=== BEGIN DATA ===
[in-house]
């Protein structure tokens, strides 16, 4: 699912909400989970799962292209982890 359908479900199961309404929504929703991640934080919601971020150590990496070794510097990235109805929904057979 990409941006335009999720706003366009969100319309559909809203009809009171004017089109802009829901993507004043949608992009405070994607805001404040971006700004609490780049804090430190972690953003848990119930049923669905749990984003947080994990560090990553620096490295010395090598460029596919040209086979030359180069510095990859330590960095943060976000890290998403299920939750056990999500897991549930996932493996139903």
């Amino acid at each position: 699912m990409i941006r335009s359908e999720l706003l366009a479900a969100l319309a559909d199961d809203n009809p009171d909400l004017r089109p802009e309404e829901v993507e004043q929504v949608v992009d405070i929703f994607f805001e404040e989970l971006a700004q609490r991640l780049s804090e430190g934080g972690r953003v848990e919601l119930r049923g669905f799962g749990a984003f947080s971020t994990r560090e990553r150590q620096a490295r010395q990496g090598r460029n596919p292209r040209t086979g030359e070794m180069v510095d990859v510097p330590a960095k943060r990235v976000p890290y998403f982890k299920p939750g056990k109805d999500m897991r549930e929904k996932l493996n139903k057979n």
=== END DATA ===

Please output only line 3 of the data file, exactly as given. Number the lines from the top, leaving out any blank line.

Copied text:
């Amino acid at each position: 699912m990409i941006r335009s359908e999720l706003l366009a479900a969100l319309a559909d199961d809203n009809p009171d909400l004017r089109p802009e309404e829901v993507e004043q929504v949608v992009d405070i929703f994607f805001e404040e989970l971006a700004q609490r991640l780049s804090e430190g934080g972690r953003v848990e919601l119930r049923g669905f799962g749990a984003f947080s971020t994990r560090e990553r150590q620096a490295r010395q990496g090598r460029n596919p292209r040209t086979g030359e070794m180069v510095d990859v510097p330590a960095k943060r990235v976000p890290y998403f982890k299920p939750g056990k109805d999500m897991r549930e929904k996932l493996n139903k057979n």